It has yet to be seen how a) the COVID-19 crisis will eventually affect the media and b) how the media can cope with and conquer the current global threats for the next decade. The latter will probably be determined in these very months during the corona crisis since this is the ultimate global test to the freedom of press, speech and expression.

It is now the time when we must hold governments accountable to their actions and stand as the antipode to suppression and fake news. It is the time to be the observer and deliver science based and correct information for people to have the chance to stay safe and survive this severe situation. And it is maybe the very first time that the whole world, 7.7 billion people in all continents and countries, are united under one common threat of the coronavirus.

With this common denominator news organisations, journalists, media assistants and everyone involved have the chance to defend their freedom and set an example for future generations of media representatives.

Take Action

Here’s what you can do to support free press and journalists respectively

Some more action you can do

  • Double (or triple) check the sources and ask where an information is coming from
  • Also check the statements given in an article/video/etc. and see if they match and/or make sense, watch out for contradictions for instance
  • Flag instances of misinformation on social media
  • Try to understand the biases of these sources of information
  • Stay informed and update your data if necessary

Disclaimer: I’m not in touch with any of the mentioned organizations in this article, nor do I receive any money and/or benefits, nor can I guarantee the credibility of these organizations to 100% since I honestly declare that I didn’t do a complete background check of every single organization.

Further information and helpful links:

The United Nations as well as news agencies around the world have published today. See a list of up-to-date content below.


United Nations Secretary General, António Guterres.

“Journalists and media workers are crucial to helping us make informed decisions. As the world fights the COVID-19 pandemic, those decisions can make the difference between life and death.”

UN Special Rapporteur, David Kaye.

“Around the world over the last several years we have seen an increase in the number of laws that support and that provide access to journalists (…) to access information withheld by public authorities. But there’s also a parallel requirement, and that requirement is that governments also provide honest information to the public.”

The OSCE Representative on Freedom of the Media, Harlem Désir.

“Every year on the 3rd of May World Press Freedom Day is a reminder that our societies can not strive without a free press.”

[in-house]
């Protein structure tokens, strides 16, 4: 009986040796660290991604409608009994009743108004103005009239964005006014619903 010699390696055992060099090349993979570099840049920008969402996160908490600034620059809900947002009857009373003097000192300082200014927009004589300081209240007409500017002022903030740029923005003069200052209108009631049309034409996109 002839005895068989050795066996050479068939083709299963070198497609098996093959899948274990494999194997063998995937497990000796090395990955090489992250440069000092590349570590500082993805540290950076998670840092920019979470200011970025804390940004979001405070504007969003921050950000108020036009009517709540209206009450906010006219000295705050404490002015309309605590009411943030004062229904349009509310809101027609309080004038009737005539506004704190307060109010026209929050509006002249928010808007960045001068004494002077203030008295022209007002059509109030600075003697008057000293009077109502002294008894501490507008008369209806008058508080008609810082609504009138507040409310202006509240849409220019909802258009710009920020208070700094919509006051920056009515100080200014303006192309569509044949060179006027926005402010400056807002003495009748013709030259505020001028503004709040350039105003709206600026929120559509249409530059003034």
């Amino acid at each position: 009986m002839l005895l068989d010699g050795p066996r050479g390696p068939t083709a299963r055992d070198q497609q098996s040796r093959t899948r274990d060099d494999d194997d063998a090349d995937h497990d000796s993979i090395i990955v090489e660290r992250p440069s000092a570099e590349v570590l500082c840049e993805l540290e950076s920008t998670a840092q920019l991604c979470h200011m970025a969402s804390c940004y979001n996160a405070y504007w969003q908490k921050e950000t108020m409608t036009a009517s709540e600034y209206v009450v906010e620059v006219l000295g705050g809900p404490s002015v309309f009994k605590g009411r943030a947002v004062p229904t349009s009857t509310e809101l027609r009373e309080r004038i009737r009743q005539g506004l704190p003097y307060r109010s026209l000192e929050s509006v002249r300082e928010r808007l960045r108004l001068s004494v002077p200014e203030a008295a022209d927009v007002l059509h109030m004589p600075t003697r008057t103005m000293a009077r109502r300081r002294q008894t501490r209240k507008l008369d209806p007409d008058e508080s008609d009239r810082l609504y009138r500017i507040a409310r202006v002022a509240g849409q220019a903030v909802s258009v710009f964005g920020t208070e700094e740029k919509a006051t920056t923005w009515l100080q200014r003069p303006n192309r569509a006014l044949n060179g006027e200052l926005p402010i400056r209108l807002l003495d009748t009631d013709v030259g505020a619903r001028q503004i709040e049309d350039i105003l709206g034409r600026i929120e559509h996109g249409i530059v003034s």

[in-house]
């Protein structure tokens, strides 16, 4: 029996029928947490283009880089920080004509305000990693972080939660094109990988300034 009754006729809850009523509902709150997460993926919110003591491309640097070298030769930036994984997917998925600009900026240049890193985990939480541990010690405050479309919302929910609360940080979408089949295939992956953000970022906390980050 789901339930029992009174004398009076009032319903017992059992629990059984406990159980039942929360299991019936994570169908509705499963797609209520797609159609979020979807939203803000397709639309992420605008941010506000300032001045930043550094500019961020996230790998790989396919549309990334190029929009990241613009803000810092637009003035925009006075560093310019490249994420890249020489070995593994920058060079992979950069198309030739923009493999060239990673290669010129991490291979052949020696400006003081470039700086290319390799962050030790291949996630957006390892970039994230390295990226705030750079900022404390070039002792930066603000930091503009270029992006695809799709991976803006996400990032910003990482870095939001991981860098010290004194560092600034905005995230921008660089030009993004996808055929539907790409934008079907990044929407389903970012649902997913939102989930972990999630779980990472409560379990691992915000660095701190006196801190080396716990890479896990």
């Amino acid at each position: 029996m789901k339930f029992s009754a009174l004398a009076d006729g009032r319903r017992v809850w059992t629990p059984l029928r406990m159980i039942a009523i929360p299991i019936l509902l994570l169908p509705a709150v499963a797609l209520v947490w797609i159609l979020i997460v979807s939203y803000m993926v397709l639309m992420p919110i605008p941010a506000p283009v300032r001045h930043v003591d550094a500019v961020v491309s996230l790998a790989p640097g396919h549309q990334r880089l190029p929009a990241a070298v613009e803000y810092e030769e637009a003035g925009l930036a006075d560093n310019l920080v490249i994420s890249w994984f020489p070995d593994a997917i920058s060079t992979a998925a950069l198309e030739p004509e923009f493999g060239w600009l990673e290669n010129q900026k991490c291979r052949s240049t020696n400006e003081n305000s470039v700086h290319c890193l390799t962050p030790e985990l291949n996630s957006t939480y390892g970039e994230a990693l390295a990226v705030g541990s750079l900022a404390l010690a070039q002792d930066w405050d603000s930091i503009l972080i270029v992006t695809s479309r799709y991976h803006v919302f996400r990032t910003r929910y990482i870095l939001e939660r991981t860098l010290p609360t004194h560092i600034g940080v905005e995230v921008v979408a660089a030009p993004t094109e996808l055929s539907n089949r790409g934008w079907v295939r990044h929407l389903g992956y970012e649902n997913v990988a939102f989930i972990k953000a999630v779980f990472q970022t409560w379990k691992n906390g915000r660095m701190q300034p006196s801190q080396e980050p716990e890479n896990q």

UNESCO / Forbidden Stories

A media organization that works to continue the free and independent reporting of journalists facing threats and murder.

Deutsche Welle (DW) News

DW News about the recently published World Press Freedom Index by the RSF.

VOA News

VOA News reporting about the World Press Freedom Day: North Korea, USA and global.


South African SABC News reporting, incl. an interview with the director for Freedom of Expression and Media Development at UNESCO, Professor Guy Berger.

IPS News Agency

“In the words of Albert Camus, >…without freedom, the press will never be anything but bad.<”

Cambodian Center for Human Rights

“Journalists are very important in bringing facts and useful information about the COVID-19 virus to the people.”

The Quint

“You read the newspaper. You watch the 9 pm news. You’re not missing out on any big news. And you think everything is fine with the press in India.”

Daily Maverick

“What does WORLD PRESS FREEDOM DAY mean in 2020?”

Northern Dispatch

“Northern Dispatch was born out of the need of the peoples movement in Northern Luzon (Philippines) to tell the world of their stories, struggles and aspirations.”

Pages and other content

Find numerous interviews of the RSF, including Edward Snowden, Philippine journalist Maria Ressa and RSF secretary-general Christophe Deloire here: rsf.org/world-press-freedom-day

The UNESCO’s dedicated website with various information on the World Press Freedom Day: unesco.org/commemorations/worldpressfreedomday

The UNESCO/Guillermo Cano World Press Freedom Prize: unesco.org/prizes/guillermo-cano

The Difference Day Event: differenceday.com

The Windhoek Declaration: wikipedia.org/wiki/Windhoek_Declaration

The Namibian – The Impact of the Windhoek Declaration: namibian.com.na/150285/archive-read/The-Impact-Of-The-Windhoek-Declaration

The World Press Freedom Day: wikipedia.org/wiki/World_Press_Freedom_Day

Update Sept. 18th 2020 – A helpful contribution by a reader

Obviously someone outside of my friend circle was actually also reading this article and got in touch with me via Mail recently where she was also sharing the following link to a quite good list of international newspapers and networks. I was going through the list myself, first checking on countries that I know, like Germany, Romania, the USA or some other European countries. Of course I can’t claim this list is complete (pretty sure it’s not), nor do I know about the exact quality of the different networks but as far as I can tell it gives quite a big overview about the worlds news networks and based on what I know of the networks listed for the countries I know, it is a sophisticaed and well-researched list.

Thanks a lot to the reader for that!